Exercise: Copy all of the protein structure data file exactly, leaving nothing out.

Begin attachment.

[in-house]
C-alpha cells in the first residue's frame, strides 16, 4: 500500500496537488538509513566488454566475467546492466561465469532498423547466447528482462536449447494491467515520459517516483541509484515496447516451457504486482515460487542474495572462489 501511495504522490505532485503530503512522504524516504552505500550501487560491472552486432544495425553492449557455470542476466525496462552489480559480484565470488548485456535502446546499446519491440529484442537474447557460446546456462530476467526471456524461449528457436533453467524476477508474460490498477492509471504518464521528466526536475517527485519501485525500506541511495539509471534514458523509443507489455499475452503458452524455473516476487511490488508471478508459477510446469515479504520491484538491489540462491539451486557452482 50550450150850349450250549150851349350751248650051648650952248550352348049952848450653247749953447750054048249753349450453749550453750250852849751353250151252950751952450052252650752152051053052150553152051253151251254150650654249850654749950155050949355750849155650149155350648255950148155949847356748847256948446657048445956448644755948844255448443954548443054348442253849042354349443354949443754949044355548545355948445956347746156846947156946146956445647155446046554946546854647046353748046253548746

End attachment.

[in-house]
C-alpha cells in the first residue's frame, strides 16, 4: 500500500496537488538509513566488454566475467546492466561465469532498423547466447528482462536449447494491467515520459517516483541509484515496447516451457504486482515460487542474495572462489 501511495504522490505532485503530503512522504524516504552505500550501487560491472552486432544495425553492449557455470542476466525496462552489480559480484565470488548485456535502446546499446519491440529484442537474447557460446546456462530476467526471456524461449528457436533453467524476477508474460490498477492509471504518464521528466526536475517527485519501485525500506541511495539509471534514458523509443507489455499475452503458452524455473516476487511490488508471478508459477510446469515479504520491484538491489540462491539451486557452482 50550450150850349450250549150851349350751248650051648650952248550352348049952848450653247749953447750054048249753349450453749550453750250852849751353250151252950751952450052252650752152051053052150553152051253151251254150650654249850654749950155050949355750849155650149155350648255950148155949847356748847256948446657048445956448644755948844255448443954548443054348442253849042354349443354949443754949044355548545355948445956347746156846947156946146956445647155446046554946546854647046353748046253548746